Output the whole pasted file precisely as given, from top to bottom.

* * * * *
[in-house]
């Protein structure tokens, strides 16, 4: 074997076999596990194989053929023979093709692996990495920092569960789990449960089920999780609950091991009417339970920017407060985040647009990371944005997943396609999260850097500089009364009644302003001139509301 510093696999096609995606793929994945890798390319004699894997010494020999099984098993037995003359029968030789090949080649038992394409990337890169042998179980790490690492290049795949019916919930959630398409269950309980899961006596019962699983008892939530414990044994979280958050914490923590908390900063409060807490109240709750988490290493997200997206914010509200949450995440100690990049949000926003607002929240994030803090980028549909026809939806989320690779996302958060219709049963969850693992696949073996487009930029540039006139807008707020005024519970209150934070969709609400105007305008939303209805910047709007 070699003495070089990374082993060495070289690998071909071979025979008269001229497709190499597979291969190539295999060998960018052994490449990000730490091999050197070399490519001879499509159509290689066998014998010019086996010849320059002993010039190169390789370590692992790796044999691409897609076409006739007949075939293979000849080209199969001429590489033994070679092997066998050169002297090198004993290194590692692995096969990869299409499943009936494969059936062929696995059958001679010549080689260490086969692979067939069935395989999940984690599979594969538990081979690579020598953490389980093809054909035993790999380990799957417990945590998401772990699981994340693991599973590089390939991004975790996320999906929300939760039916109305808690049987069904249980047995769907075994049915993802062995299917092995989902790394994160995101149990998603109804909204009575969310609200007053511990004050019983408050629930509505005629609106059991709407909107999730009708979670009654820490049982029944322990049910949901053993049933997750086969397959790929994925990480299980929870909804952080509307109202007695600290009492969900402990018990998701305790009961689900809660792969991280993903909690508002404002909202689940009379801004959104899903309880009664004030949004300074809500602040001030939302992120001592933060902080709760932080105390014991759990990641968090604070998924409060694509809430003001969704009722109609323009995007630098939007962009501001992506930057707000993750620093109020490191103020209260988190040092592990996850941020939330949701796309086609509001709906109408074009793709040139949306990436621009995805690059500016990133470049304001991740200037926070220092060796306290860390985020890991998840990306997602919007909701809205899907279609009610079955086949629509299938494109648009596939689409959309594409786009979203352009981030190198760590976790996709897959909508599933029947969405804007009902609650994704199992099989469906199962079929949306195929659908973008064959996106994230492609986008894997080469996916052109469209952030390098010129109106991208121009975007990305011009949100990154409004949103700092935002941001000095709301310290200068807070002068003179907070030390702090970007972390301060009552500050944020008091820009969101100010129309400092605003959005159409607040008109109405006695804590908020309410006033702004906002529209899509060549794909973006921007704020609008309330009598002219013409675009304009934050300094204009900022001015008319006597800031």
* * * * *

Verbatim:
[in-house]
């Protein structure tokens, strides 16, 4: 074997076999596990194989053929023979093709692996990495920092569960789990449960089920999780609950091991009417339970920017407060985040647009990371944005997943396609999260850097500089009364009644302003001139509301 510093696999096609995606793929994945890798390319004699894997010494020999099984098993037995003359029968030789090949080649038992394409990337890169042998179980790490690492290049795949019916919930959630398409269950309980899961006596019962699983008892939530414990044994979280958050914490923590908390900063409060807490109240709750988490290493997200997206914010509200949450995440100690990049949000926003607002929240994030803090980028549909026809939806989320690779996302958060219709049963969850693992696949073996487009930029540039006139807008707020005024519970209150934070969709609400105007305008939303209805910047709007 070699003495070089990374082993060495070289690998071909071979025979008269001229497709190499597979291969190539295999060998960018052994490449990000730490091999050197070399490519001879499509159509290689066998014998010019086996010849320059002993010039190169390789370590692992790796044999691409897609076409006739007949075939293979000849080209199969001429590489033994070679092997066998050169002297090198004993290194590692692995096969990869299409499943009936494969059936062929696995059958001679010549080689260490086969692979067939069935395989999940984690599979594969538990081979690579020598953490389980093809054909035993790999380990799957417990945590998401772990699981994340693991599973590089390939991004975790996320999906929300939760039916109305808690049987069904249980047995769907075994049915993802062995299917092995989902790394994160995101149990998603109804909204009575969310609200007053511990004050019983408050629930509505005629609106059991709407909107999730009708979670009654820490049982029944322990049910949901053993049933997750086969397959790929994925990480299980929870909804952080509307109202007695600290009492969900402990018990998701305790009961689900809660792969991280993903909690508002404002909202689940009379801004959104899903309880009664004030949004300074809500602040001030939302992120001592933060902080709760932080105390014991759990990641968090604070998924409060694509809430003001969704009722109609323009995007630098939007962009501001992506930057707000993750620093109020490191103020209260988190040092592990996850941020939330949701796309086609509001709906109408074009793709040139949306990436621009995805690059500016990133470049304001991740200037926070220092060796306290860390985020890991998840990306997602919007909701809205899907279609009610079955086949629509299938494109648009596939689409959309594409786009979203352009981030190198760590976790996709897959909508599933029947969405804007009902609650994704199992099989469906199962079929949306195929659908973008064959996106994230492609986008894997080469996916052109469209952030390098010129109106991208121009975007990305011009949100990154409004949103700092935002941001000095709301310290200068807070002068003179907070030390702090970007972390301060009552500050944020008091820009969101100010129309400092605003959005159409607040008109109405006695804590908020309410006033702004906002529209899509060549794909973006921007704020609008309330009598002219013409675009304009934050300094204009900022001015008319006597800031």